Briefly, splenocytes obtained from naïve or EVs A-immunized mice were seeded at a concentration of 1.0 × 106 cells per well in 96-well plates and incubated for 48 h at 37°C. IFN-γ levels were measured in culture supernatants by enzyme-linked immunosorbent assays (ELISA) using a commercial kit (eBioscience) following the manufacturer’s instructions. Samples were read at 492 nm (31).
The survival fractions were calculated using the product-limit Kaplan–Meier method, and differences between treatments were evaluated by log-rank statistic. For statistical comparisons, a one-way ANOVA with Tukey’s posttest was used. Differences were considered significant at p values <0.05 for all comparisons. The statistical analysis was performed using GraphPad Prism software 5.1 for Windows (GraphPad Software, San Diego, CA, USA).
Isolation of EVs Derived from Ascites of Mice Bearing LBC Lymphoma
LBC lymphoma is an aggressive tumor. The terminal phase of the disease occurs between days 17 and 21 post-challenge (24). At 19 ± 2 days, when mice developed tumor ascites that were visually detectable, ascitic fluid was obtained, and the EVs were isolated. The average concentration of tumor cells in the ascitic fluid was 1.70 × 108 ± 0.50 × 108 cells/ml, and the average of EVs isolated, assessed as protein concentration, was 0.72 ± 0.06 μg/1.0 × 106 LBC cells.
Morphological Characterization and Protein Profile of EVs A
Ascitic fluid contains several types of EVs; therefore, we performed a characterization of the EVs obtained according to their morphological and physical properties as well as their protein profile. The morphological characteristics were analyzed by electron microscopy. As shown in Figure 1A, the EVs were not homogeneous, displaying the characteristic morphology and size (50–100 nm) of exosomal samples.
Figure 1. (A) Electron microscopy of purified extracellular vesicles (EVs) isolated from ascitic fluid samples, demonstrating the typical shape and size (60–110 nm) of exosomes, and graphic of the size-distribution of the vesicles measured with ImageJ software of at least eight micro-photos. (B) Characterization of EVs isolated by sucrose density gradient. The sample was loaded on top of a step sucrose gradient, and six fractions were collected and analyzed for exosomal proteins. Aliquots of fractions collected from the top of the gradient were analyzed by dot blot for TSG-101 and western blotting with antibodies against HSP-70 and TSG-101. M = pellet from 100,000 × g ultracentrifugation not submitted to a sucrose gradient sedimentation.
The density is another parameter widely used to characterize EVs (32, 33). It is well known that exosomes float on a continuous sucrose density gradient ranging from 1.15 to 1.19 g/ml. To characterize the nanovesicles obtained from the ascites, the vesicles were analyzed by their flotation in a continuous sucrose density gradient. After centrifugation, the density gradient fractions were analyzed by dot blot and western blot using a monoclonal antibody specific for the TSG-101 protein, which is a protein expressed by exosomes and associated with the endosomal origin of the nanovesicles. As seen in Figure 1B, the presence of EVs derived from ascites located at densities 1.1222, 1.1513, 1.1663, and 1.1868 g/ml was reveled by the expression of the TSG-101, analyzed by dot blot. Similar results were obtained by analyzing samples by western blot (Figure 1B). The lanes corresponding to fractions 2 and 3 (1.1513 and 1.1663 g/ml, respectively) revealed a band corresponding to TSG-101 (44 kDa) and lanes 2, 3, and 4 to HSP-70 (70 kDa), which is also a protein usually found in exosomes.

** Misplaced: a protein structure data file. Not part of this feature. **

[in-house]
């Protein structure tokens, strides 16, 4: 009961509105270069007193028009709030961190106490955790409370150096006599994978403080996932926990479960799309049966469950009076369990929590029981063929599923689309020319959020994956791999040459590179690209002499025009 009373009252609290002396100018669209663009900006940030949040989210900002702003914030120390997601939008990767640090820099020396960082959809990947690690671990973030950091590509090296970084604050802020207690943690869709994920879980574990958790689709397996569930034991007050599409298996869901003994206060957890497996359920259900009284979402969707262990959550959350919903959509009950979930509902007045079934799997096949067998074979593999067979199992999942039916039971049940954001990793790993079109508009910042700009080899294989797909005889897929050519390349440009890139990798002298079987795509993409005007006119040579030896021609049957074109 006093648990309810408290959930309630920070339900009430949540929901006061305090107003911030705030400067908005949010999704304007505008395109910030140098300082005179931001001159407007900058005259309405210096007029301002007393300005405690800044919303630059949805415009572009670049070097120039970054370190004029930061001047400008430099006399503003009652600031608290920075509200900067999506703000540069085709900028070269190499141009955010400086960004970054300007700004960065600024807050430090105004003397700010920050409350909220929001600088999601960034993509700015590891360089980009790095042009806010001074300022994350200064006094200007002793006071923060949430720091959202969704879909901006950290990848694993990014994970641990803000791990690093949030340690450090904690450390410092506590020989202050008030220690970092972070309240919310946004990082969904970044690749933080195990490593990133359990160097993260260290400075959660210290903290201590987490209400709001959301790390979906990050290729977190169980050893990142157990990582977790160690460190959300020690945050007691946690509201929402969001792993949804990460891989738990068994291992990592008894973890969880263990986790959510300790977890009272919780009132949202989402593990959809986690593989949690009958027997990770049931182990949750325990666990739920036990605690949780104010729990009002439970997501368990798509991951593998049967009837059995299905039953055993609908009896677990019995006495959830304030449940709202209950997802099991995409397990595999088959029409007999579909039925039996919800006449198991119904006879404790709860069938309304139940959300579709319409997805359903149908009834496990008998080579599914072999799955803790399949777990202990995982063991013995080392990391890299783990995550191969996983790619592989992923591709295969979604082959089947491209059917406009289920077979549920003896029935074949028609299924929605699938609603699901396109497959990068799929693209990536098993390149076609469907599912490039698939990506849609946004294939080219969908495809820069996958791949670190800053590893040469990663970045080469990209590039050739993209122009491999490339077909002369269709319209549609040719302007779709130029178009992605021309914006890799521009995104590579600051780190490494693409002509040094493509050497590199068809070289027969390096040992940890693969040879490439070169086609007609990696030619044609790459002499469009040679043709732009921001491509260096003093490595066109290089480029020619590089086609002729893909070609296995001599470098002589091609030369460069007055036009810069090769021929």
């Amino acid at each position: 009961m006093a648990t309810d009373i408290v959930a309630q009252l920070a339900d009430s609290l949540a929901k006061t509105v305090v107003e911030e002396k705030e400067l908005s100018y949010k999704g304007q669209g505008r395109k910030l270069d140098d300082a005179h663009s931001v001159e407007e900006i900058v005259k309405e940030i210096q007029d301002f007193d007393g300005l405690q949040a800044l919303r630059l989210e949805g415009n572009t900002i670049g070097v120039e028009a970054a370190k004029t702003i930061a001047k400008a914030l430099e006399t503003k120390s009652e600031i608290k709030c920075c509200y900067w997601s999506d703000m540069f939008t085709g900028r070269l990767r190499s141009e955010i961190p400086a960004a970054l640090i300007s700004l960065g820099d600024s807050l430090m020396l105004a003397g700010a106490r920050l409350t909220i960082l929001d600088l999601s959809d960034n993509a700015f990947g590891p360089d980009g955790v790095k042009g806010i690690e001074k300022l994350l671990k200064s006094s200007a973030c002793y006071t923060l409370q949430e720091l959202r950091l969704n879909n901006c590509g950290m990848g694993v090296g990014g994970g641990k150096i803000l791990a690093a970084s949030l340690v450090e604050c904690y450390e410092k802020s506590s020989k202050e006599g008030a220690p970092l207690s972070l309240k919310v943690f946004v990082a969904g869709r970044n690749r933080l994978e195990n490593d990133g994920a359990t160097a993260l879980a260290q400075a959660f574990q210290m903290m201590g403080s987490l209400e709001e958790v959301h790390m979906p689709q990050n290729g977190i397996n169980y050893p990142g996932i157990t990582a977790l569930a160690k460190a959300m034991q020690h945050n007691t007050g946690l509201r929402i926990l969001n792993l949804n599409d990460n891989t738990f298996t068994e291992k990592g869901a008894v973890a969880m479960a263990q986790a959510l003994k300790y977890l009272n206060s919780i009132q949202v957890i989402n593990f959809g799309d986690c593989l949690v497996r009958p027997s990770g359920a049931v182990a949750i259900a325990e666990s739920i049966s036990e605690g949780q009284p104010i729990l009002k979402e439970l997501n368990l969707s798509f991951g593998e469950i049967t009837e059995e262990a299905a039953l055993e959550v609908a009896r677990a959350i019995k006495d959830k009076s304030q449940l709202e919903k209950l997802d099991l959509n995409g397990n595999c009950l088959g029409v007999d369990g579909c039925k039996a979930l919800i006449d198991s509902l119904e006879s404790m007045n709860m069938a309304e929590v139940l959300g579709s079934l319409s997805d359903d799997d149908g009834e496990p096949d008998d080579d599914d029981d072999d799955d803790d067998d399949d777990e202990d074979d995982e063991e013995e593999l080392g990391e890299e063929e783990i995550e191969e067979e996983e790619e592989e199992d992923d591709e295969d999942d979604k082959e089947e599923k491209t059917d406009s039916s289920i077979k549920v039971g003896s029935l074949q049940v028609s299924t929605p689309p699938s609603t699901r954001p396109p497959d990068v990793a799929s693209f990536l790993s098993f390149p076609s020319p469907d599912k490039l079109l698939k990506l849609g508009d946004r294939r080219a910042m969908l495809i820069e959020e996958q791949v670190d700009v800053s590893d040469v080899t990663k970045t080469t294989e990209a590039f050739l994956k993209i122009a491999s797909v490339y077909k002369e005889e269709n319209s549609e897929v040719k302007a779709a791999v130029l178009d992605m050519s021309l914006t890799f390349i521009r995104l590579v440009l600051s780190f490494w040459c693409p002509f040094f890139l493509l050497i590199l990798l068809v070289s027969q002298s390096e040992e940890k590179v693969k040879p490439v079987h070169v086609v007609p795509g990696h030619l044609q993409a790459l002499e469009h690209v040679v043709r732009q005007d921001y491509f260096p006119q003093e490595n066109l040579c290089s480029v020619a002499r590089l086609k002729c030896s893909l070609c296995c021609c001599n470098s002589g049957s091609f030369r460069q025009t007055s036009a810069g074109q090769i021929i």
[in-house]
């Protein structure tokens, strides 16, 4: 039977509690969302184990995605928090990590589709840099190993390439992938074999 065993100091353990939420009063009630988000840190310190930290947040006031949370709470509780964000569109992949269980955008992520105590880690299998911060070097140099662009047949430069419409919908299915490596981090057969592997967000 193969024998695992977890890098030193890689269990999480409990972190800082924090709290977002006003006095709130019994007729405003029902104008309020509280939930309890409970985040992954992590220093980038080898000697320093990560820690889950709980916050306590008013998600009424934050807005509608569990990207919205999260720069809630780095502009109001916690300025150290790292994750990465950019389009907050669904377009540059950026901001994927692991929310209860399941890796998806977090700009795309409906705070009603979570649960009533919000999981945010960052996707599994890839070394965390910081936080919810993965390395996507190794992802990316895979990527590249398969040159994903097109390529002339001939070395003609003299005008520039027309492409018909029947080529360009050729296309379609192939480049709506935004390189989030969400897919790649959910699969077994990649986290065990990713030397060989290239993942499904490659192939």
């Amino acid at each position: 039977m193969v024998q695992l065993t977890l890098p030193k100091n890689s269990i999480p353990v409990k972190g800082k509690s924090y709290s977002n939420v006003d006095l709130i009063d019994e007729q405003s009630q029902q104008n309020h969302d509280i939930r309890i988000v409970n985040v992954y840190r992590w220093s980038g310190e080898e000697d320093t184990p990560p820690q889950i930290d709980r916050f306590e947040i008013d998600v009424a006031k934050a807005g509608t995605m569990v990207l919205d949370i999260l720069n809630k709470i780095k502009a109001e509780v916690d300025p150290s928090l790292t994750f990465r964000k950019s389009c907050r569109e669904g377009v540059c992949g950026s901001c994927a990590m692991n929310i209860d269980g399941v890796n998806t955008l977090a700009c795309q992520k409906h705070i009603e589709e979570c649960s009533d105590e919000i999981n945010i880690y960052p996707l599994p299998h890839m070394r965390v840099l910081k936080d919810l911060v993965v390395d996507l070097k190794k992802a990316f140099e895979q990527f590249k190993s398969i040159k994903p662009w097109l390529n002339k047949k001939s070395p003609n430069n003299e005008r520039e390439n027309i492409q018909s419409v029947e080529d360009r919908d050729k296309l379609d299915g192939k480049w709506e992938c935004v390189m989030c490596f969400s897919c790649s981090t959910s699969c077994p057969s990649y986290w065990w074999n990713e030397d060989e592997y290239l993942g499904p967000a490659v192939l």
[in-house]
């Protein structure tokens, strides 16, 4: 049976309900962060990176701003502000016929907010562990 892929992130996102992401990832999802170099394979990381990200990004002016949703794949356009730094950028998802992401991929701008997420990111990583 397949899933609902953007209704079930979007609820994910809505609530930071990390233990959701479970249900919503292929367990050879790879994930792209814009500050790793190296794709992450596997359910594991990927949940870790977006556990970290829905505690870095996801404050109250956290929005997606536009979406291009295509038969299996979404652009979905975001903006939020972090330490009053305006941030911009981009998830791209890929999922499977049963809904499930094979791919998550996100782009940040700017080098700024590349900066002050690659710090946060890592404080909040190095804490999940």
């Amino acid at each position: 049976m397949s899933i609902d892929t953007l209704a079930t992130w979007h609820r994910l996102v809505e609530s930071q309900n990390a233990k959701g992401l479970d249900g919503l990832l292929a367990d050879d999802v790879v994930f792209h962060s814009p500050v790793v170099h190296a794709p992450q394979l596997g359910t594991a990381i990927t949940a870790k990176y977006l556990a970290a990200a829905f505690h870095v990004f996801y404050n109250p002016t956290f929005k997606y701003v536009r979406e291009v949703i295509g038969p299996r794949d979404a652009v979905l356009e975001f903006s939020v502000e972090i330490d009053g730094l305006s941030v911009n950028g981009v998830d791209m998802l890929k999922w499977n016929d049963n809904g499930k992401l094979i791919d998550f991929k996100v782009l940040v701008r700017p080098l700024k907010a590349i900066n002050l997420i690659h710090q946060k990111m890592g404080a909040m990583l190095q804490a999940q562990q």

To characterize the isolated nanovesicles, the protein profile of the tetraspanins classically used as exosomes markers, CD63, CD9, and CD81 and the endosome-associated proteins ALIX and TSG-101, were studied by flow cytometry and western blot (Figures 2A,B). By flow cytometry, it was demonstrated that 94% of EVs A express CD63 and almost 90% were TSG-101 positive; while 91 and 88% of the EVs A express the tetraspanins CD81 and CD9, respectively. These results were confirmed by western blot and in addition, the presence of ALIX and TSG-101 were demonstrated (Figure 2B).
Figure 2. (A) Flow cytometry detection of surface molecules on extracellular vesicles (EVs). EVs were incubated with aldehyde–sulfate latex beads and stained with monoclonal antibodies or specific isotype-matched control antibodies. Analysis was performed on singlet gate of a forward scatter versus side scatter dot plot. Filled histograms represent exosome–bead complexes stained with specific monoclonal antibodies, the unfilled histogram represents isotype control antibodies. (B) Immunoblot protein analyses of EVs. EVs A (EVs isolated from ascites) and the LBC-cell lysate (LBC p-Lysate) were separated on a SDS-PAGE and electroblotted onto a nitrocellulose membrane. Samples were incubated with antibodies specific for heat shock proteins (HSP-70 and HSP-90) and specific markers for exosome as ALIX, TSG-101, and CD63.
Heat shock proteins are proteins commonly expressed in exosomes, and their localization may determine their immunological properties. Thus, one of the objectives was to analyze the localization of these proteins in EVs A. We first demonstrated that both HSP-90 and HSP-70 are expressed EVs A by western blot (Figure 2B). To further investigate the location of HSP on the outer surface of EVs A, we coupled EVs A to aldehyde–sulfate latex beads, and the expression of HSP-70 and HSP-90 was analyzed by flow cytometry. As shown in Figure 2A, HSP-90 was highly expressed on the surface of EVs A, while HSP-70 could not be revealed on EVs A by flow cytometry. HSP-70 expression could only be demonstrated by western blot (Figures 2A,B). Taken together, the results obtained by flow cytometry and western blot suggest that HSP-70 lies encapsulated in the exosomal lumen, and that HSP-90 is present on the surface. However, the presence of HSP-90 also in the EVs’ lumen cannot be ruled out.